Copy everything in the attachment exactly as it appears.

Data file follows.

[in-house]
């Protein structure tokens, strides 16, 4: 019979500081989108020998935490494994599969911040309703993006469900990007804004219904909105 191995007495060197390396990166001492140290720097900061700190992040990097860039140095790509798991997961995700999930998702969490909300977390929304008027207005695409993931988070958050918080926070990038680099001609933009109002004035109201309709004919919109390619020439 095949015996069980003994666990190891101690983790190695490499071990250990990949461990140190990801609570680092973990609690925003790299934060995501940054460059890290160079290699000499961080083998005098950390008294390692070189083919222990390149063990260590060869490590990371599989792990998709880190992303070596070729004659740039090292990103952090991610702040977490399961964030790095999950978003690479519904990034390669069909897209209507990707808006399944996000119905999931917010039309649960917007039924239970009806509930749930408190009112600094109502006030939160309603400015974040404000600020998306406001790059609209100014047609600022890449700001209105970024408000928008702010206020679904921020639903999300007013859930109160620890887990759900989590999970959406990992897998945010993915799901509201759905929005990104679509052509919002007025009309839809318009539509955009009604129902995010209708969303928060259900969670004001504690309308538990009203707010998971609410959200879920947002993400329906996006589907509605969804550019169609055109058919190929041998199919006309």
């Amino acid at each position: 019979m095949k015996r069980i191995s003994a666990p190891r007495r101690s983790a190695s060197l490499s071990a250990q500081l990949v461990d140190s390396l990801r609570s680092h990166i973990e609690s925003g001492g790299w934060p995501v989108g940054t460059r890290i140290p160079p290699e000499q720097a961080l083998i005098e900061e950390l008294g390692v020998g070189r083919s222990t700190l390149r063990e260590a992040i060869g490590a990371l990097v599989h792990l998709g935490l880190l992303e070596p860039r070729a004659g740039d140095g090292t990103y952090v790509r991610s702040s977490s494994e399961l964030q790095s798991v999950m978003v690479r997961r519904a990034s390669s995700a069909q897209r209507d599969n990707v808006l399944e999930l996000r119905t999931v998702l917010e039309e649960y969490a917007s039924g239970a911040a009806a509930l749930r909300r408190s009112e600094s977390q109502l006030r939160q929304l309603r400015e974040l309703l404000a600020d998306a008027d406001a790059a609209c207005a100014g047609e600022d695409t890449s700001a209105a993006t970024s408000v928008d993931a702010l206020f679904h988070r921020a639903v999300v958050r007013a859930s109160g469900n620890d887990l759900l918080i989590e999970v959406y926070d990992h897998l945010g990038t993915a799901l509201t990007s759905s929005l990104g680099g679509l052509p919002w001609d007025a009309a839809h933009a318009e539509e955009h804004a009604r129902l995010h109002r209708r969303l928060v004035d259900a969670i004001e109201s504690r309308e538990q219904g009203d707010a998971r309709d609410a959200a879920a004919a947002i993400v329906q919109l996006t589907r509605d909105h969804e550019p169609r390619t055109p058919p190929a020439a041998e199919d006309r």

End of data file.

[in-house]
């Protein structure tokens, strides 16, 4: 019979500081989108020998935490494994599969911040309703993006469900990007804004219904909105 191995007495060197390396990166001492140290720097900061700190992040990097860039140095790509798991997961995700999930998702969490909300977390929304008027207005695409993931988070958050918080926070990038680099001609933009109002004035109201309709004919919109390619020439 095949015996069980003994666990190891101690983790190695490499071990250990990949461990140190990801609570680092973990609690925003790299934060995501940054460059890290160079290699000499961080083998005098950390008294390692070189083919222990390149063990260590060869490590990371599989792990998709880190992303070596070729004659740039090292990103952090991610702040977490399961964030790095999950978003690479519904990034390669069909897209209507990707808006399944996000119905999931917010039309649960917007039924239970009806509930749930408190009112600094109502006030939160309603400015974040404000600020998306406001790059609209100014047609600022890449700001209105970024408000928008702010206020679904921020639903999300007013859930109160620890887990759900989590999970959406990992897998945010993915799901509201759905929005990104679509052509919002007025009309839809318009539509955009009604129902995010209708969303928060259900969670004001504690309308538990009203707010998971609410959200879920947002993400329906996006589907509605969804550019169609055109058919190929041998199919006309």
């Amino acid at each position: 019979m095949k015996r069980i191995s003994a666990p190891r007495r101690s983790a190695s060197l490499s071990a250990q500081l990949v461990d140190s390396l990801r609570s680092h990166i973990e609690s925003g001492g790299w934060p995501v989108g940054t460059r890290i140290p160079p290699e000499q720097a961080l083998i005098e900061e950390l008294g390692v020998g070189r083919s222990t700190l390149r063990e260590a992040i060869g490590a990371l990097v599989h792990l998709g935490l880190l992303e070596p860039r070729a004659g740039d140095g090292t990103y952090v790509r991610s702040s977490s494994e399961l964030q790095s798991v999950m978003v690479r997961r519904a990034s390669s995700a069909q897209r209507d599969n990707v808006l399944e999930l996000r119905t999931v998702l917010e039309e649960y969490a917007s039924g239970a911040a009806a509930l749930r909300r408190s009112e600094s977390q109502l006030r939160q929304l309603r400015e974040l309703l404000a600020d998306a008027d406001a790059a609209c207005a100014g047609e600022d695409t890449s700001a209105a993006t970024s408000v928008d993931a702010l206020f679904h988070r921020a639903v999300v958050r007013a859930s109160g469900n620890d887990l759900l918080i989590e999970v959406y926070d990992h897998l945010g990038t993915a799901l509201t990007s759905s929005l990104g680099g679509l052509p919002w001609d007025a009309a839809h933009a318009e539509e955009h804004a009604r129902l995010h109002r209708r969303l928060v004035d259900a969670i004001e109201s504690r309308e538990q219904g009203d707010a998971r309709d609410a959200a879920a004919a947002i993400v329906q919109l996006t589907r509605d909105h969804e550019p169609r390619t055109p058919p190929a020439a041998e199919d006309r």